UK Pension Accounts
- I have UK ISA account with stocks. It contains a mixture of OEICS, investment trusts, and individual shares. Do I have to report it as PFIC and how much would it cost?
- Social Security in the UK (National Insurance)
- US - UK Social Security Totalization Agreement
- Taxation of Social Security Benefits
- Contributions to Employer Pension Schemes
- Taxation of UK Pension Benefits
- Self-Invested Schemes (such as ISA)
- Tie-Breaker Rule to Apply for Treaty Benefits
- Self Invested Personal Pension (SIPP)
I have UK ISA account with stocks. It contains a mixture of OEICS, investment trusts, and individual shares. Do I have to report it as PFIC and how much would it cost?
OEICS are collective investment schemes that are treated in the US as PFIC.
The cost of one form 8621 is $150 - this is up to 3 accounts (per form) and we aggregate whenever possible. If more than 3 accounts on a form, each additional account is $50 each.
In this example, each trust or unit share must be reported on a separate form 8621. If preparing 3 or more forms, they are eligible for a 20% discount.
Social Security in the UK (National Insurance)
Contributions to the UK National Insurance system withheld from your paycheck or made on self-employment income are not deductible from the US taxable income and do not qualify for the foreign earned income credit.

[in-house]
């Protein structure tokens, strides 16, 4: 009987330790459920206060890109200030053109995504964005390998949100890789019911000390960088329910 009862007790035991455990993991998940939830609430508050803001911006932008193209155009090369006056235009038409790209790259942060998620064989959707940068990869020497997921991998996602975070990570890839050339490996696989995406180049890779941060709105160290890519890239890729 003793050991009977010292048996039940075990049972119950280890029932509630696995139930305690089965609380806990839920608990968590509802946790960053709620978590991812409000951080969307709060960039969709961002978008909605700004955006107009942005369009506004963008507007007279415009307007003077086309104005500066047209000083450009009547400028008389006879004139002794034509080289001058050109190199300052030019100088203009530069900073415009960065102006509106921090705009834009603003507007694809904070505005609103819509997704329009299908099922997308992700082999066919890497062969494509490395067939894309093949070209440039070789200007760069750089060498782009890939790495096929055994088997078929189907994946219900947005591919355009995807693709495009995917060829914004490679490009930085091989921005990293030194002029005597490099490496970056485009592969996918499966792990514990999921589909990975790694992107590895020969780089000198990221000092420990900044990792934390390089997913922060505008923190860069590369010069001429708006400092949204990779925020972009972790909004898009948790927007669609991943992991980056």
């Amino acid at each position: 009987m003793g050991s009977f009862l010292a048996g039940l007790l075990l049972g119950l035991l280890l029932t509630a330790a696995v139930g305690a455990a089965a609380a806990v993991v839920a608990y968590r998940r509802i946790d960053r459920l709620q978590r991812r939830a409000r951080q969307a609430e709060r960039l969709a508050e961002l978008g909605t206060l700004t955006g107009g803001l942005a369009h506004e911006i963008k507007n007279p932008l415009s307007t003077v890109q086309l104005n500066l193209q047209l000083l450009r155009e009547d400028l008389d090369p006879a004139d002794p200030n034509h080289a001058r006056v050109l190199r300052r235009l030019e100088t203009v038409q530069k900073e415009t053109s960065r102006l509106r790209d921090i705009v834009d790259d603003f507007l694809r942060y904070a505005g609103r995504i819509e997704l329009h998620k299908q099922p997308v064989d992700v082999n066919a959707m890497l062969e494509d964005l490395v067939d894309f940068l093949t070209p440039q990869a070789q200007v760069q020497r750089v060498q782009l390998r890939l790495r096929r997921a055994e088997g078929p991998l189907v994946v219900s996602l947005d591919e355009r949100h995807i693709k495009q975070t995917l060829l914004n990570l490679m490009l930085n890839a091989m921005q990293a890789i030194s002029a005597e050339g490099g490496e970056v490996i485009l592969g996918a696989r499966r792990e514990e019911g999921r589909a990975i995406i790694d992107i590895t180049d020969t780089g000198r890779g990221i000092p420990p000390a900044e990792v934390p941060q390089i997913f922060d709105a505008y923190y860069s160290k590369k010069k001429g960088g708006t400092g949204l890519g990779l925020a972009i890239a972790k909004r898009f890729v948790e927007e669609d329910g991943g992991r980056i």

You can check your record of UK National Insurance contributions here.
US - UK Social Security Totalization Agreement
An agreement between the United States and the United Kingdom improves Social Security protection for people who work or have worked in both countries. It helps people who, without the agreement, would not be eligible for retirement, disability or survivors benefits under the Social Security system of one or both countries. It also helps many people who would otherwise have to pay Social Security taxes to both countries on the same earnings.
The provisions of the agreement eliminate double Social Security taxation and permit dual residents to use their work in both countries to qualify for benefits.
If you are self-employed
Contributions to National Insurance system make you exempt from contributions to the US Social Security system that otherwise would be required in the US on self-employment income.
How it impacts those who want to earn US Social Security credits
If you have Social Security credits in both the United States and the United Kingdom, you may be eligible for benefits from one or both countries. If you meet all the basic requirements under one country's system, you will get a regular benefit from that country. If you do not have enough work credits under the U.S. system to qualify for regular benefits, you may be able to qualify for a partial benefit from the United States based on both U.S. and U.K. credits. To be eligible to have your U.K. credits counted, you must have earned at least six credits under the U.S. system.
Although the agreement allows the Social Security Administration to qualify for U.S. retirement, disability or survivor benefits, the agreement doesn’t cover Medicare benefits.
Taxation of Social Security Benefits